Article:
SOCHI, Russia — Ideally, the time and place to test an Olympics format change would have been a couple of years ago at a smaller competition.
Not at Rosa Khutor Extreme Park in the 2014 Winter Games.
But, much to the bemusement of the freestyle moguls skiers, Olympic officials tend to do things their own way. So, with the women’s event starting Thursday, it is a brave new moguls world.
The format tweak increases the importance of endurance: There are now two days of competition — a qualification run and a second day with as many as three more rounds.
Four years ago in Vancouver, the format for skiers featured only two runs.
“It’s good for us,” said American Hannah Kearney, the defending Olympic champion. “I can say quite confidently that we’re the most fit, strongest team out there.... We’re as prepared as possible to handle several days of competition in a row.
“Also, being veterans is helpful because you learn to just go with the flow.… It’s peculiar that the very first time we try a format is on such a grand stage. But I don’t think it will have a negative effect.”
Said U.S. men’s freestyle mogul veteran, Patrick Deneen: “Going into those later rounds is a grind. To lay down that many runs at your peak is tough.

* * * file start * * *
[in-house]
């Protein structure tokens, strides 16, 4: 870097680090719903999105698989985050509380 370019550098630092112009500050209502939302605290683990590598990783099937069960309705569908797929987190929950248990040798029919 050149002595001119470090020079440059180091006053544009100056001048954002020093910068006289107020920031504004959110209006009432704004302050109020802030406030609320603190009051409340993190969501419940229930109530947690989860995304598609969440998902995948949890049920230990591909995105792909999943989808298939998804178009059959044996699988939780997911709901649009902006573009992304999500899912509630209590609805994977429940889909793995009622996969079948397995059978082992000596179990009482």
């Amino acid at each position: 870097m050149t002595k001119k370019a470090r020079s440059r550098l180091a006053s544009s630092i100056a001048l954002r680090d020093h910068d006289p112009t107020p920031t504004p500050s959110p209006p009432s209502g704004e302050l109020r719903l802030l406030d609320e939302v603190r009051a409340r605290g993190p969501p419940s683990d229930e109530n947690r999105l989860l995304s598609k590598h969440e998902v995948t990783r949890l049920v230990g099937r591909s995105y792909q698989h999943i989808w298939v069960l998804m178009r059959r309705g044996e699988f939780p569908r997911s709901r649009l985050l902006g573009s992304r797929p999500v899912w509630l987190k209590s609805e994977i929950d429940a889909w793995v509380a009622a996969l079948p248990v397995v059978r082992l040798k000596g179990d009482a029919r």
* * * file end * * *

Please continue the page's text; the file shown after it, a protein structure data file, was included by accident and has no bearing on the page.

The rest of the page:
“That was the big controversy, going from just a one-run final and now we have three runs in the final. Just laying down the best run you can time after time after time, that’s a lot tougher than laying down your best run just once. “
Kearney, who is heavily favored to repeat as champion, was asked about the physical demands. The three-time Olympian pointed out that that dual moguls — which is not an Olympic sport — is much tougher.
And she had the line of the hour at a media session: “This will be a breeze compared to that,” Kearney said. “Secondly, have you seen my thighs? I am built for moguls skiing. That’s not going to be a problem.”